[Met Performance] CID:24000
Carmen {135} Metropolitan Opera House: 03/23/1900.

(Review)


Metropolitan Opera House
March 23, 1900


CARMEN {135}

Carmen..................Emma Calvé
Don José................Thomas Salignac
Micaela.................Suzanne Adams
Escamillo...............Antonio Scotti
Frasquita...............Mathilde Bauermeister
Mercédès................Marie Van Cauteren
Remendado...............Auguste Queyla
Dancaïre................Eugène Dufriche
Zuniga..................Theodore Meux
Moralès.................Jacques Bars

Conductor...............Luigi Mancinelli

Director................Pierre Baudu


Unsigned review and account in The New York Times

Mme. Calvé Faints in "Carmen."

At the Metropolitan Opera House last night Bizet's opera "Carmen " was performed, and was brought to is conclusion under some difficulty. Mme. Calvé sang the title rôle, and in the first two acts seemed to be in excellent voice and spirits. Her acting was more than usually vivacious. She was, however, not in the best of condition, as afterward transpired. In the third act the fight between Don José and Escamillo was taking place, and Carmen, as usual, rushed between the combatants to separate them. Just as Mme. Calvé had performed this action she uttered a cry, and fell heavily upon the stage in a faint. The two men ran hastily to pick her up. The chorus came upon the stage, as it should have done, only to find the performance stopped.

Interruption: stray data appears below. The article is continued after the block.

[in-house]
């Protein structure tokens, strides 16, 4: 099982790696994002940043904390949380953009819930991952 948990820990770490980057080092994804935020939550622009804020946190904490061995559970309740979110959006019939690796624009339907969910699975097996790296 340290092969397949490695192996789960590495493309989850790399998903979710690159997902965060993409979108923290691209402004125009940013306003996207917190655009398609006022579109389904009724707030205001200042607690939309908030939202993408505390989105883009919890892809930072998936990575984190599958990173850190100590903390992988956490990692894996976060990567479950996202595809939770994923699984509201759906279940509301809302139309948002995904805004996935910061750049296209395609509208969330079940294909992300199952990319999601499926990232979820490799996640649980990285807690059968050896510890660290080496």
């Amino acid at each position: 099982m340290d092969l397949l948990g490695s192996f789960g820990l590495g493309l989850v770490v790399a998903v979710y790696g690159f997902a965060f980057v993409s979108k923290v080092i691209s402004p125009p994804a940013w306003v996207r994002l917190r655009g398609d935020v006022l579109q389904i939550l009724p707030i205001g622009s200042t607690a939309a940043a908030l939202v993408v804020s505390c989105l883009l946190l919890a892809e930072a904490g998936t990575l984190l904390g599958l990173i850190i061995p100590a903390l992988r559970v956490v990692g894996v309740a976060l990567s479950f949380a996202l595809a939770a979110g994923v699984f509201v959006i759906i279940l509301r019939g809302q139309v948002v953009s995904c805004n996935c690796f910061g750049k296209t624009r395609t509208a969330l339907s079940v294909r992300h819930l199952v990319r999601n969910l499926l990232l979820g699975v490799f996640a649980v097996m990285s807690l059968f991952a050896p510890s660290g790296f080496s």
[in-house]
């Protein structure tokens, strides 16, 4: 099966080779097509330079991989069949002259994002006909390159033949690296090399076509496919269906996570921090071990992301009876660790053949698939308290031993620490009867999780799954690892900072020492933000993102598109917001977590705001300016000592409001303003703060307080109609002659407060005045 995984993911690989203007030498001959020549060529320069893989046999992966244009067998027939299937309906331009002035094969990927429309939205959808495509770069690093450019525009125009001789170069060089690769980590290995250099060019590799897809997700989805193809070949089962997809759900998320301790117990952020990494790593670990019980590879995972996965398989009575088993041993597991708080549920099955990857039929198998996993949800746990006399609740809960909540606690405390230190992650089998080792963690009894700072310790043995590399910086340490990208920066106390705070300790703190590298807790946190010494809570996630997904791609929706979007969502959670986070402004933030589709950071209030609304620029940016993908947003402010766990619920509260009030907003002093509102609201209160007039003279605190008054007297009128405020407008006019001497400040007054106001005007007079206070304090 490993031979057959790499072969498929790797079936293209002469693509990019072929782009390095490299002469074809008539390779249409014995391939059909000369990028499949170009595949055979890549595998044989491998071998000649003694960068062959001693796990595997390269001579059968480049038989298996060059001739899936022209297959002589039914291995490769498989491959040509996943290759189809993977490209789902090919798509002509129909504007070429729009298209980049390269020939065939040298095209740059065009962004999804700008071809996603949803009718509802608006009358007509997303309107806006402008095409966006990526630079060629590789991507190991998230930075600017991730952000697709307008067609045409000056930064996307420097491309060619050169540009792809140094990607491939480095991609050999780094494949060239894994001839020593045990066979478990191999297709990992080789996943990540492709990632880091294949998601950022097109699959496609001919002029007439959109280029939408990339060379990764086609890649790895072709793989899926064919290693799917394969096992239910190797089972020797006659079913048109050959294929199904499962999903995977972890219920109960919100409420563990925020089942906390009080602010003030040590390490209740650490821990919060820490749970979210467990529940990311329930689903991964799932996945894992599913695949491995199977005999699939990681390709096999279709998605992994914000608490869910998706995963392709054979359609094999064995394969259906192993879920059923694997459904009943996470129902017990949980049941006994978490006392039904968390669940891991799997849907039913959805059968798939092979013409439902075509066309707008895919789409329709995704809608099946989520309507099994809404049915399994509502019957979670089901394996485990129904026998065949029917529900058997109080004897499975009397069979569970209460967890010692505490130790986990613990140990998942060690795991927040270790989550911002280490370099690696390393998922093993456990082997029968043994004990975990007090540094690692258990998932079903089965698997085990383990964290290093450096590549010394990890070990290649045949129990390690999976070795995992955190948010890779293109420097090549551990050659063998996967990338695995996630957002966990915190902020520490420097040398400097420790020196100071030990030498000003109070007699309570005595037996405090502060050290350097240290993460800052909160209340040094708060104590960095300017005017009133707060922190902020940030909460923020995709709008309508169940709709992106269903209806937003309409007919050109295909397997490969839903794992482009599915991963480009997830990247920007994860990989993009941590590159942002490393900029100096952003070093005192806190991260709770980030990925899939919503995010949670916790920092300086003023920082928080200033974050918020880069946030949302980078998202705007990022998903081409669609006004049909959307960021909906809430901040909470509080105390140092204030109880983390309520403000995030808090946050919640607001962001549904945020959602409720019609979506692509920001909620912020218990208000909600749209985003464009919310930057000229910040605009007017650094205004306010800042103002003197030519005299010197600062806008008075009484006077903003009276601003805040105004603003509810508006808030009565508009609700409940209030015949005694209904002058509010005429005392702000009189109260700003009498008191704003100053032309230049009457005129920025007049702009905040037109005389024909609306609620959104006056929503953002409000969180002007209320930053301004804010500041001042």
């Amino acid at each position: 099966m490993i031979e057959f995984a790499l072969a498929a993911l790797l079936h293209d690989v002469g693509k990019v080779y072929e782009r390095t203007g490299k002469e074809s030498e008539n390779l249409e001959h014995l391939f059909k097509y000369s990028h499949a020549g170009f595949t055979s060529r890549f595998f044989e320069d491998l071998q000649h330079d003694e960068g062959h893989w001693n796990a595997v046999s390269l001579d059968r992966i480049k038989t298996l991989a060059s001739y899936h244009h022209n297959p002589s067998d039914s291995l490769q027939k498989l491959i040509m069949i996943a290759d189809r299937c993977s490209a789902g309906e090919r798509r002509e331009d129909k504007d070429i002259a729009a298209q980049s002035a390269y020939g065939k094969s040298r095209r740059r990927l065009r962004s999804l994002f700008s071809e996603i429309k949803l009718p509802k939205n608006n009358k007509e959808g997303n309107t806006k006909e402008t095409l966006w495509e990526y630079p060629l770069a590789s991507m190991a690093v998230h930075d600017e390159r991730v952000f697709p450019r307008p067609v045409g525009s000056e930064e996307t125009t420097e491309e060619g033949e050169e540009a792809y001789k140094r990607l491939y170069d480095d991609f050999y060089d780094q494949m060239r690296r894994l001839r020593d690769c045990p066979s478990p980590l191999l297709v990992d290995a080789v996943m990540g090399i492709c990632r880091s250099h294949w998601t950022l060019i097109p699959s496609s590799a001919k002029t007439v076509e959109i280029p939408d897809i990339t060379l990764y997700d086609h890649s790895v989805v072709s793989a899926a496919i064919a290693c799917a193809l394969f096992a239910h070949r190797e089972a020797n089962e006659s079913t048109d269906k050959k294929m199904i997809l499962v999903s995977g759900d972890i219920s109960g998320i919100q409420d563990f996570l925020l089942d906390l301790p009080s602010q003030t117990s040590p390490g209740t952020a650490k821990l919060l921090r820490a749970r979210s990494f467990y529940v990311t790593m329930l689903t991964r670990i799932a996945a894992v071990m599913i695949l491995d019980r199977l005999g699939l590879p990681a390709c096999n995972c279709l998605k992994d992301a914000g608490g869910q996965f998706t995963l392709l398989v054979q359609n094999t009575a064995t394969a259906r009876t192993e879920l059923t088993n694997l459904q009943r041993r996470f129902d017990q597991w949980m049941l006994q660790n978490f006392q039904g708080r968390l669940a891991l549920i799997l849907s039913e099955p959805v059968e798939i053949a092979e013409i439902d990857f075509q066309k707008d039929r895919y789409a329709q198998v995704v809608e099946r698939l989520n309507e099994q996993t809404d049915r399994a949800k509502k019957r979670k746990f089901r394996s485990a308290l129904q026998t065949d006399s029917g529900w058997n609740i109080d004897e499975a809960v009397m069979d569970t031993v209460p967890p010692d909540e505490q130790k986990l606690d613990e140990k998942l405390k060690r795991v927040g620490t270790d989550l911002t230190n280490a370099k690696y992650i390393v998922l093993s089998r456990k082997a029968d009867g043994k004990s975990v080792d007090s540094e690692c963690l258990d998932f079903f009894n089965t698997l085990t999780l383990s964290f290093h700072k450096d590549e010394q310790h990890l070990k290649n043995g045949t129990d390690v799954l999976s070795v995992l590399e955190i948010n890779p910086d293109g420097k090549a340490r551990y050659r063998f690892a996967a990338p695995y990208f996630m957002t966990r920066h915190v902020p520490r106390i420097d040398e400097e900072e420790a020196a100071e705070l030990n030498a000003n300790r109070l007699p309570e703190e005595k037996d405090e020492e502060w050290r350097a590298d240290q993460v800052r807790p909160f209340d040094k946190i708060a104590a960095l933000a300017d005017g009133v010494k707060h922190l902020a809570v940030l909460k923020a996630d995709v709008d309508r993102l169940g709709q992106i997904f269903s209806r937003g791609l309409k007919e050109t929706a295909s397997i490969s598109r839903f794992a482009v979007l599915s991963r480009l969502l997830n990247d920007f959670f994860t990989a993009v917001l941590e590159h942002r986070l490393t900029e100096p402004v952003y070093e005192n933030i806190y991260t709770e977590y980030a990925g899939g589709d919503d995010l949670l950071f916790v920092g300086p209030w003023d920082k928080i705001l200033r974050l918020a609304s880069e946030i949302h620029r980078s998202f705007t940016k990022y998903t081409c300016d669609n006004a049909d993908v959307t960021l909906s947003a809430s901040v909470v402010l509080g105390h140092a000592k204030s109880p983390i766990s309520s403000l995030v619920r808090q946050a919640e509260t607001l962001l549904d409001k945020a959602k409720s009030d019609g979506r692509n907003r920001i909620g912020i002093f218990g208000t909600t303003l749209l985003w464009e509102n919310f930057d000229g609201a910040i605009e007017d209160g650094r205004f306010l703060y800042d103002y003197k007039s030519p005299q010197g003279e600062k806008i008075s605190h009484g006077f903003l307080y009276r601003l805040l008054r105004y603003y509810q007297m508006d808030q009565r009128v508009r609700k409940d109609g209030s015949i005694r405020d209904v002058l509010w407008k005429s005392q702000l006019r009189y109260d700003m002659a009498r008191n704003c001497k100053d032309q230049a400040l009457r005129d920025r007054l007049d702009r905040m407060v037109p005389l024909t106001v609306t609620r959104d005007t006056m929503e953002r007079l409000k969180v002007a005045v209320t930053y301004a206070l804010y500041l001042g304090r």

The curtain was promptly rung down and the lights remained up, while the audience
waited patiently. Meanwhile Mme. Calvé had been carried off the stage, and Dr.
Charles Phelps, who was in the house, had been summoned to attend her. It was found that she was suffering from an ordinary faint, and would be ready to proceed in a few moments. Treasurer Max Hirsch went before the curtain and told the audience
that Mme. Calvé had fainted, but would be ready to go on in a few minutes. The curtain was soon rung up, and Mme Calvé was seen upon the stage. The audience encouraged her with hearty applause, and the act, which had been near its end, was
brought to a conclusion.

The only new feature of the performance was the appearance of Signor Scotti as Escamillo, the bull fighter. The popular baritone looked, sang, and acted the part admirably. The audience was large and enthusiastic.



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